Sprouting Seeds & Beans – How to Grow Sprouts

Sprouted adzuki beans, left, and alfalfa seeds, right. Day 4 and ready to eat!

In my time off, I’ve been experimenting more with sprouting. I know. It’s a wild life I lead. I’ve had this seed sprouting jar in my pantry for well over a decade now and had yet to use it. In a flurry of cleaning panic one day, I vowed to “sprout or get off the pot” and since I hate throwing away perfectly good things, I chose sprout.

And it’s fun! On the internet, there’s tons of articles telling you why to grow sprouts and if you believe any of them (sprouts aid digestion; sprouts have more vitamins; sprouts will ensure your unborn children are able to fly) it sounds like a pretty great idea. In my own personal internet (my brain) I really like how sprouts taste and I love the light, crisp, juicy bite they add to just about everything.

Many foods benefit from cramming some fresh sprouts in ’em. Omelets, salads, burgers, even a crappy microwaved burrito becomes a healthy treat when you open it up and stick sprouts inside.

Q: What do you call a sandwich without sprouts?
A: a SAD-wich!

Now that I’ve convinced you, here’s how to grow sprouts:

Step 1:

Get a sprouting jar or a regular 1-quart jar. Make sure the jar has a wide mouth so you can easily get the sprouts out. Make a breathable lid with some cheesecloth and a rubber band if you don’t have a vented lid like these.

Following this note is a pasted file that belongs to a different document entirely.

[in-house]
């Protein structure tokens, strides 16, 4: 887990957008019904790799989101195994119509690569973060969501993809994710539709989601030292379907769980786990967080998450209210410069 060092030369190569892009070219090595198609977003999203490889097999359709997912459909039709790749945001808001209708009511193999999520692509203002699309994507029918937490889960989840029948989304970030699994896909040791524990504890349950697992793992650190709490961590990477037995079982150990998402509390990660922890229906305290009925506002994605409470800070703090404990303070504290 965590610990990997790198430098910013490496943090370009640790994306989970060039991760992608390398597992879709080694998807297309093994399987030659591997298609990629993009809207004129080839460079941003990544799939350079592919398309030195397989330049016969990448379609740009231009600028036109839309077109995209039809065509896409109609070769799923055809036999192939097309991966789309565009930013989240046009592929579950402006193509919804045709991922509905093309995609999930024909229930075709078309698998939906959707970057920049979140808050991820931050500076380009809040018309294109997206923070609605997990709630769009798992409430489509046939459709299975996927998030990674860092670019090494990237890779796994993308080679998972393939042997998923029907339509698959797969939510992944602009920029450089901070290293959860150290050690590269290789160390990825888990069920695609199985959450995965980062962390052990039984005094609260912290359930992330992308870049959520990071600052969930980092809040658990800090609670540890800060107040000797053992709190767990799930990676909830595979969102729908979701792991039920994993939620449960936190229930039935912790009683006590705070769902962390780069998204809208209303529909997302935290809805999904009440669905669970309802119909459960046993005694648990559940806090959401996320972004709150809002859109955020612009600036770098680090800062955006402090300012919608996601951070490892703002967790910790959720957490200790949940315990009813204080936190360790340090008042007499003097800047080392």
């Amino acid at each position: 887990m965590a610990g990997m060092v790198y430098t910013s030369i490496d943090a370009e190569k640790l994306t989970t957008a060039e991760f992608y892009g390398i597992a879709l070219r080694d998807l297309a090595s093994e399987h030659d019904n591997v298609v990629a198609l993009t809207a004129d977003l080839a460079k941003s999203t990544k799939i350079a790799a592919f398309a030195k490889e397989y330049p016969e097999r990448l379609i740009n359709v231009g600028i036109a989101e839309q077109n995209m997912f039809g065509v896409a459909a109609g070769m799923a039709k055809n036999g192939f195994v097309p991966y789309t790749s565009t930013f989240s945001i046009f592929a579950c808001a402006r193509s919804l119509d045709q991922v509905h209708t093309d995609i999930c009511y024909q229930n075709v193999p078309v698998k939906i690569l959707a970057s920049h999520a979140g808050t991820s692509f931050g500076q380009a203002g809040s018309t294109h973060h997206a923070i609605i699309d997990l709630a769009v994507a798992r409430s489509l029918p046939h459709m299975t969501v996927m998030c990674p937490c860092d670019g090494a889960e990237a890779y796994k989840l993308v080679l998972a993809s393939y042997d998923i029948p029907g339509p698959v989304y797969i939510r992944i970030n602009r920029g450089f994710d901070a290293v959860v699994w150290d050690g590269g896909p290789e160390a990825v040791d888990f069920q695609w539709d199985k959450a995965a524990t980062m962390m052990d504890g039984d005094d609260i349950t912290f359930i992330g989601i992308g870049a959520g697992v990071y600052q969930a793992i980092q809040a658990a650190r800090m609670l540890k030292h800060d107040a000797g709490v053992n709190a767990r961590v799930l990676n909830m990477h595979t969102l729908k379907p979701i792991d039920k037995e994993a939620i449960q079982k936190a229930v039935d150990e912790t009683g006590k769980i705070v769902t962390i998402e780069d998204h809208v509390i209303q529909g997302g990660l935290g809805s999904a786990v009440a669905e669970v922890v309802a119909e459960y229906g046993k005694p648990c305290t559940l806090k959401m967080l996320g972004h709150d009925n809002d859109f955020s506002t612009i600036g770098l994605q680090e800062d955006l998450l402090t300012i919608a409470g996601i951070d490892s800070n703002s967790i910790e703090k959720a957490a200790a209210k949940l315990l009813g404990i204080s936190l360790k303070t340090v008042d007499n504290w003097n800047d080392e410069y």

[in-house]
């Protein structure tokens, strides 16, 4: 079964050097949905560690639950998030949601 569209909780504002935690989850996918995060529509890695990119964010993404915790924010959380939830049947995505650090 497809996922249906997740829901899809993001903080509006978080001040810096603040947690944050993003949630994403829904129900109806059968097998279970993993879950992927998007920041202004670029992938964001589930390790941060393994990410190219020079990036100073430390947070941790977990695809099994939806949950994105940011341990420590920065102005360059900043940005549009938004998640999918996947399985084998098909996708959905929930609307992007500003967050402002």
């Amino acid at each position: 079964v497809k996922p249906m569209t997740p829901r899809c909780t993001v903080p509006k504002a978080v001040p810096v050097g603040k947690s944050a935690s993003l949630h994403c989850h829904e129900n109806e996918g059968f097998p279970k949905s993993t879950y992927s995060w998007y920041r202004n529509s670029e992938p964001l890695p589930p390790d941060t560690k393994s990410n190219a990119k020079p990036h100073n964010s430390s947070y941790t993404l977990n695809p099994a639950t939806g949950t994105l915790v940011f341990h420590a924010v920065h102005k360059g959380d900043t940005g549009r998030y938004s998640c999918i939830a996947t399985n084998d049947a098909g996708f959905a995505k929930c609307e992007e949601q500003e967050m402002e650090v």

sprouting jar options

My sprouting jar has two lid options, one with large holes for beans and one with small holes for seeds. In a stroke of genius, I discovered that the lids also fit onto wide-mouth canning jars! So now I effectively have two sprouting jars. Voila.

Step 2:

Get some seeds. I got a mix of organic sprouting seeds from the farmer’s market. It’s hard to find sprouting seeds in stores, and sprouting does not work with the almonds, sunflower or pumpkin seeds that are sold for snacking (even if they’re  raw) so your best bet is to buy them online. Sprouting beans, though, you can use probably any old bean. Most websites about sprouting will insist that you find organic beans that are meant for sprouting and they threaten you with the horror that regular beans will not sprout because they are laced with poison or radiation or whatever. I can only tell you that I’ve done this with non-organic, generic store brand of chickpeas, green lentils, and with the who-knows-what adzuki beans grown in China I got at the MT Market. Guess what. They’ve all sprouted. It’s possible that it was just my good luck, but I doubt it. I’m generally not very lucky.